The exasperation is perceptible in the music sector across the Channel. One hundred and fifty-six performers, including a plethora of stars such as Paul McCartney, Sting, Annie Lennox, Marianne Faithfull, Led Zeppelin, Lily Allen, Brian Eno or Bob Geldof, sent an open letter to the Prime Minister on Tuesday, April 20, Boris Johnson. They urge him to act so that the distribution of musical works in streaming brings them fairer remuneration.
Over 150 artists including Annie Lennox, Kate Bush and Rebecca Ferguson are calling on Government to put the value… https://t.co/4NotnL0bs9
“British artists have been demanding neither more nor less than what all European organizations of performers have been asking for for ten years: the possibility of receiving remuneration directly from streaming platforms through a company collective management “, explains Adami, which manages the rights of performers in France.
The Adami recalls that, on a monthly subscription to a streaming service at 9.90 euros (such as Spotify, Deezer or Apple Music), the performers share … 0.46 euros. In addition, only 1% of artists receive the equivalent of a minimum wage through streaming.
More favorable legislation in Spain and Hungary
Under fire from critics, Spotify launched, in mid-March, a site, Loud & Clear (“Loud and clear”), to play the transparency card and explain “That he does not directly remunerate the artists”, but the beneficiaries, to whom it pays nearly 70% of its turnover. It is therefore the labels, producers, distributors and aggregators who take care of it. However, each has signed different contracts depending on the artist.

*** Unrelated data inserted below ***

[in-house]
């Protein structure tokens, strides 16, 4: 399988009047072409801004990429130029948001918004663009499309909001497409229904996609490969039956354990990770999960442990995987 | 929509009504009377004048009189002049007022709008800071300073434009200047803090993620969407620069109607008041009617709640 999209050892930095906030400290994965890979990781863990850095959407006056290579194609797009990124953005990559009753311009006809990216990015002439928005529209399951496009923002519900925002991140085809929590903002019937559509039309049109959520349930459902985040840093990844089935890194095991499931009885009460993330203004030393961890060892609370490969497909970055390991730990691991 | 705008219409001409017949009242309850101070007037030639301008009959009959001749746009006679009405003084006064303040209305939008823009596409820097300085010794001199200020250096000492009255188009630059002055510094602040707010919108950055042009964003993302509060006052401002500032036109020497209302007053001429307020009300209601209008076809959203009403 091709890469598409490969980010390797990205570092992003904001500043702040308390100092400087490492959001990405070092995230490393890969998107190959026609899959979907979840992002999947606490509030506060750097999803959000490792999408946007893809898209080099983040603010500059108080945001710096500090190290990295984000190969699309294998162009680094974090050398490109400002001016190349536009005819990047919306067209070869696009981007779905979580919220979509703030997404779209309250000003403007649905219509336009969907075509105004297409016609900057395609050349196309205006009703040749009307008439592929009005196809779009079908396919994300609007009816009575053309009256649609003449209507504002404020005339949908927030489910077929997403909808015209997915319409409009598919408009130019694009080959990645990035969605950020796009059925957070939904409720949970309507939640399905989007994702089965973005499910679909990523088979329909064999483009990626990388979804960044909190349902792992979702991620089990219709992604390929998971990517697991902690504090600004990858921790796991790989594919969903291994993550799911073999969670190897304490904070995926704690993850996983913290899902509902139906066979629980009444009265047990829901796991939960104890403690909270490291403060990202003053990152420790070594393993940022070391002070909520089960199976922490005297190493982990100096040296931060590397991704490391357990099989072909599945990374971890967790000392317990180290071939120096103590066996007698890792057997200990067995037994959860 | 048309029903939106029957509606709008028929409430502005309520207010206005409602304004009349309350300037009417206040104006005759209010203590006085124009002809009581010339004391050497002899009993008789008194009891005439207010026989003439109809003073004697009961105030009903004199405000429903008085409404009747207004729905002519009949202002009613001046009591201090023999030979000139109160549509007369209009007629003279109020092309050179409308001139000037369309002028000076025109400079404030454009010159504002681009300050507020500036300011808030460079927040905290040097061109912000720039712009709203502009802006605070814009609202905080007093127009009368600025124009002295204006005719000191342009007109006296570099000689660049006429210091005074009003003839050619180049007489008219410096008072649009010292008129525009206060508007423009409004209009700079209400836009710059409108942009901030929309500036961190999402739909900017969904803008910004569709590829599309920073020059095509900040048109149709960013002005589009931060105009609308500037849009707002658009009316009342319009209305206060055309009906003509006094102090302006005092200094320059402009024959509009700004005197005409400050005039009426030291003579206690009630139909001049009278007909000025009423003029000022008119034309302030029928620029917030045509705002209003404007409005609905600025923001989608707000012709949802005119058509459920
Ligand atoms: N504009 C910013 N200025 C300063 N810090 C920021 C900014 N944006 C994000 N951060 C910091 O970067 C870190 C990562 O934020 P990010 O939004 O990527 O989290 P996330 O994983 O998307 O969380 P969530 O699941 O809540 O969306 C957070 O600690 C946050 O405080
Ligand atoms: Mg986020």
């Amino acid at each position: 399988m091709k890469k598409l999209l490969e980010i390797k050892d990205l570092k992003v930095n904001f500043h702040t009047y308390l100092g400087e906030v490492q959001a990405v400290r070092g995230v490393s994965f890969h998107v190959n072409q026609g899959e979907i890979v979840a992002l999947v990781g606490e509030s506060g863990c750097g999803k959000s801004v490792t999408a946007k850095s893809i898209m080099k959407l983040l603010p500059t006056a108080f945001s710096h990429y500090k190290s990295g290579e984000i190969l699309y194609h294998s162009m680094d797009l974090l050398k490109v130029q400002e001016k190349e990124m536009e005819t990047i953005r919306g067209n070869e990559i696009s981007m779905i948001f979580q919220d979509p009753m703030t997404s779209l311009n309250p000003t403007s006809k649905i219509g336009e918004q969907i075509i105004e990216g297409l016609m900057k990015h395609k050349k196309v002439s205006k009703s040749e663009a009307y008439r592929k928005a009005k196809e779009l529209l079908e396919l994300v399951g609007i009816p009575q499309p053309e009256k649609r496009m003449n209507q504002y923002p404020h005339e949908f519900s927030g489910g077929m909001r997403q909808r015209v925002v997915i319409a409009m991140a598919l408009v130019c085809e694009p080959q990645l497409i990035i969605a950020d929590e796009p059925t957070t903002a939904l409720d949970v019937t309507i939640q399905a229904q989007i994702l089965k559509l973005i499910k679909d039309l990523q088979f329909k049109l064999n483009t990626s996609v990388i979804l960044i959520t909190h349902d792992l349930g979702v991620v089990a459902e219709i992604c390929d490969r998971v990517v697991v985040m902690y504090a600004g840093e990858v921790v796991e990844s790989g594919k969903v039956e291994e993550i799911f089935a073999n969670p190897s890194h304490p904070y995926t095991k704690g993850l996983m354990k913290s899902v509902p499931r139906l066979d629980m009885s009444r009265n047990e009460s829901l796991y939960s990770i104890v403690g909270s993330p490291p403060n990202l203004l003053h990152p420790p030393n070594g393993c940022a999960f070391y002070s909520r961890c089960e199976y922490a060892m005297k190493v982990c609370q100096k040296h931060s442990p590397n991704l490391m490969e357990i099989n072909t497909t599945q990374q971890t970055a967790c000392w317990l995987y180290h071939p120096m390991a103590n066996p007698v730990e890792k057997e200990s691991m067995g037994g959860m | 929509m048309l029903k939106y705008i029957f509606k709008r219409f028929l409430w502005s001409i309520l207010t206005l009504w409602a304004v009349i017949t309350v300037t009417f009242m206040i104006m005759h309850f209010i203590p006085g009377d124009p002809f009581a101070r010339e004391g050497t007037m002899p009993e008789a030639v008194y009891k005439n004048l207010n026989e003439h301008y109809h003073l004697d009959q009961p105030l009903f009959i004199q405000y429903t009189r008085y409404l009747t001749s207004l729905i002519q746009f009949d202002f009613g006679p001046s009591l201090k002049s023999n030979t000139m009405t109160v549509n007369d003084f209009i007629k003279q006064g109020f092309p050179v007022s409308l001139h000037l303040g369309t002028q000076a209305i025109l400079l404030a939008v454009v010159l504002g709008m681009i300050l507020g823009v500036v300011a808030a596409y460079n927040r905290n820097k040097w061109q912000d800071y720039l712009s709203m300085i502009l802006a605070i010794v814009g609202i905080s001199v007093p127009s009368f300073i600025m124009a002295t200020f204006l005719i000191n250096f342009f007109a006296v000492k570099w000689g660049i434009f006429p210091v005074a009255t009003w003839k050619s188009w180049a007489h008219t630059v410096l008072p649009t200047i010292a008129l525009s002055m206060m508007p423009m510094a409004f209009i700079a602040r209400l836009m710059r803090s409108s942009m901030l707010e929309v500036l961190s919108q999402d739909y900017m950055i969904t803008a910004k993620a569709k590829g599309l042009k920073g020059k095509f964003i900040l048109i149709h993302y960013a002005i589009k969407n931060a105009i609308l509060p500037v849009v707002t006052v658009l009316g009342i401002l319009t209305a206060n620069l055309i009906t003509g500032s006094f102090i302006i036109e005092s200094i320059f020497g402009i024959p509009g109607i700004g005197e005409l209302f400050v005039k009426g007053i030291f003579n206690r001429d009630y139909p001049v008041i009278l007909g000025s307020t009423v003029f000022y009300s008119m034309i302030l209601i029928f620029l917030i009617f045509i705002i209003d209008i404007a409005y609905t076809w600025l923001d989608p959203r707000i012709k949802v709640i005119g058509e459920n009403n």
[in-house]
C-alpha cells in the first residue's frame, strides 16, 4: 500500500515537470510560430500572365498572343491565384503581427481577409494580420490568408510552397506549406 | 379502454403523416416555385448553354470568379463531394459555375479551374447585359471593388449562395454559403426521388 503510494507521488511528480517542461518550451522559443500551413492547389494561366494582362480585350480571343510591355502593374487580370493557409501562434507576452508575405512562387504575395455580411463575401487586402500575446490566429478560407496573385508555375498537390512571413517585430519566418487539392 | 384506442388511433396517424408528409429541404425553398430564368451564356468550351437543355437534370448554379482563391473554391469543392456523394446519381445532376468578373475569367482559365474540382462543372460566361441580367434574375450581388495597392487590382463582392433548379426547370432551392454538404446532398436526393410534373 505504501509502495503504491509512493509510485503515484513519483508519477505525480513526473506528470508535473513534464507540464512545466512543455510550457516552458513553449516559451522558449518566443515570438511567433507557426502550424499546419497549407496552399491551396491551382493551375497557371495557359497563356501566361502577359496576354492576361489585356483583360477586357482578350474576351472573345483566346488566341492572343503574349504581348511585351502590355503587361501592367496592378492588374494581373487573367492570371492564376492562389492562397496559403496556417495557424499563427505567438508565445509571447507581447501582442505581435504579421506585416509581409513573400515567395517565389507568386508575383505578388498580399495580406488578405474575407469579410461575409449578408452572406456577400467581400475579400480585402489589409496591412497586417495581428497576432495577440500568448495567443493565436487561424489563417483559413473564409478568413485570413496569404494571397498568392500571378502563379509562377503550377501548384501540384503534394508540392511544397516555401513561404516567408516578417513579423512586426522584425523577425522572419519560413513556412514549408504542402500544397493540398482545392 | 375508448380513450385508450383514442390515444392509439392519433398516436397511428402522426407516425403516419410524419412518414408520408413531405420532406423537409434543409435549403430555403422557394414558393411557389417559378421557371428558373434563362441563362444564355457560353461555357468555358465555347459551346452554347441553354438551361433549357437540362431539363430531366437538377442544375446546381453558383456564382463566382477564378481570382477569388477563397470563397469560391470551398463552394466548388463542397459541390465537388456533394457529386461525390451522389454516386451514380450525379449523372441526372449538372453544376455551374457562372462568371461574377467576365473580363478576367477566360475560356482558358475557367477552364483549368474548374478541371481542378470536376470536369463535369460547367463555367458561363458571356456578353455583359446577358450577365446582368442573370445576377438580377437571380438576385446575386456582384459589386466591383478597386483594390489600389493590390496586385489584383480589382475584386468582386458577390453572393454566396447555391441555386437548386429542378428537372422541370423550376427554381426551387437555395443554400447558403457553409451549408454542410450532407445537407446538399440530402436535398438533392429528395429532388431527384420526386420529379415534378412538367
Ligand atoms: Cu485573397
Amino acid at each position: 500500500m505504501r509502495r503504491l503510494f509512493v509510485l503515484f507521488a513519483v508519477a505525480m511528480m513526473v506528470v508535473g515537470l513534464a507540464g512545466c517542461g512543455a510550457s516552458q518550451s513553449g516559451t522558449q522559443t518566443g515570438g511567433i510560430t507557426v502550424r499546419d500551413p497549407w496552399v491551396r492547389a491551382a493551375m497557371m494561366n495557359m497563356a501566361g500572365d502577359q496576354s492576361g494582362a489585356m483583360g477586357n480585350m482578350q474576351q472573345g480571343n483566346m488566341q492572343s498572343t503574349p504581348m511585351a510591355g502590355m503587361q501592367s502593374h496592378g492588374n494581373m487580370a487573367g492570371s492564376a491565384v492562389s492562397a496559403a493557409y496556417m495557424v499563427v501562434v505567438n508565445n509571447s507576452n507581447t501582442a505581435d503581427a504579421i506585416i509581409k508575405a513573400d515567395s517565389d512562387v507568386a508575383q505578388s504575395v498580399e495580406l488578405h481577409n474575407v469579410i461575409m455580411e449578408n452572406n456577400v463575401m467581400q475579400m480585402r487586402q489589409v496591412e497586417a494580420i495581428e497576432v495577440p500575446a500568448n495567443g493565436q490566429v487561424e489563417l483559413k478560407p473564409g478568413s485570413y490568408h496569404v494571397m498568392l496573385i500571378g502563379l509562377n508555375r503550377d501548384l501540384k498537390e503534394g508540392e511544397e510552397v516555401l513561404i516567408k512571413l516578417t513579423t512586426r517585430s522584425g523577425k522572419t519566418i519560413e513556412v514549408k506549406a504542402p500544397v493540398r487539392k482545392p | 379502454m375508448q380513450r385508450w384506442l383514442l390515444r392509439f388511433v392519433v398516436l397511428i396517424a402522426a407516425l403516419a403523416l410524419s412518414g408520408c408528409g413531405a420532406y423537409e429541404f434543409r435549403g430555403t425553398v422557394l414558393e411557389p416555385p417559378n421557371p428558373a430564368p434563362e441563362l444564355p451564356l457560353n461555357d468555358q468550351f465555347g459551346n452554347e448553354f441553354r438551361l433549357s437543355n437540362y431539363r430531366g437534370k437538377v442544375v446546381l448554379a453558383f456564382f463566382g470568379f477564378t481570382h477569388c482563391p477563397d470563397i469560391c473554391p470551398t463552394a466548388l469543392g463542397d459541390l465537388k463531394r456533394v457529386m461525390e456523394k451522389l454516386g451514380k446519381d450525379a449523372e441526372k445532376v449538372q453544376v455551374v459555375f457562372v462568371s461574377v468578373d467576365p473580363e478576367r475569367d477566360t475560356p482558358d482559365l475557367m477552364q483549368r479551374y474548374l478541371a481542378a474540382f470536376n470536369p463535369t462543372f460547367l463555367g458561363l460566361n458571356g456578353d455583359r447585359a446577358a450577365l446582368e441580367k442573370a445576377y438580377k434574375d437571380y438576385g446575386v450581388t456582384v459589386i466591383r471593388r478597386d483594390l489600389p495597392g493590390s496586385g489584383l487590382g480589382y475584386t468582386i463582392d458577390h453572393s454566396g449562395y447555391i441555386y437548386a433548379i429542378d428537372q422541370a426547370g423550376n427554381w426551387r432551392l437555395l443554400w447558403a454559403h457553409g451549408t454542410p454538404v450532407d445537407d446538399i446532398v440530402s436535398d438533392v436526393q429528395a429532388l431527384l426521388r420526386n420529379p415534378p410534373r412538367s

The hypothesis of an alternative remuneration model, centered on what only subscribers listen to, has not been proven, as the findings of a study by Deloitte for the National Music Center demonstrated, in January. Only the SoundCloud platform adopted, at the beginning of April, a payment system for artists based on the listening times of each.
In Europe, Spain and Hungary have adopted more favorable legislation for performers. They are paid in proportion to the turnover of platforms like Spotify. In France, even if nearly fifteen thousand of them still claimed it in September 2020, and the law allows it, the Minister of Culture, Roselyne Bachelot, has not yet deemed it necessary to change the system. of remuneration.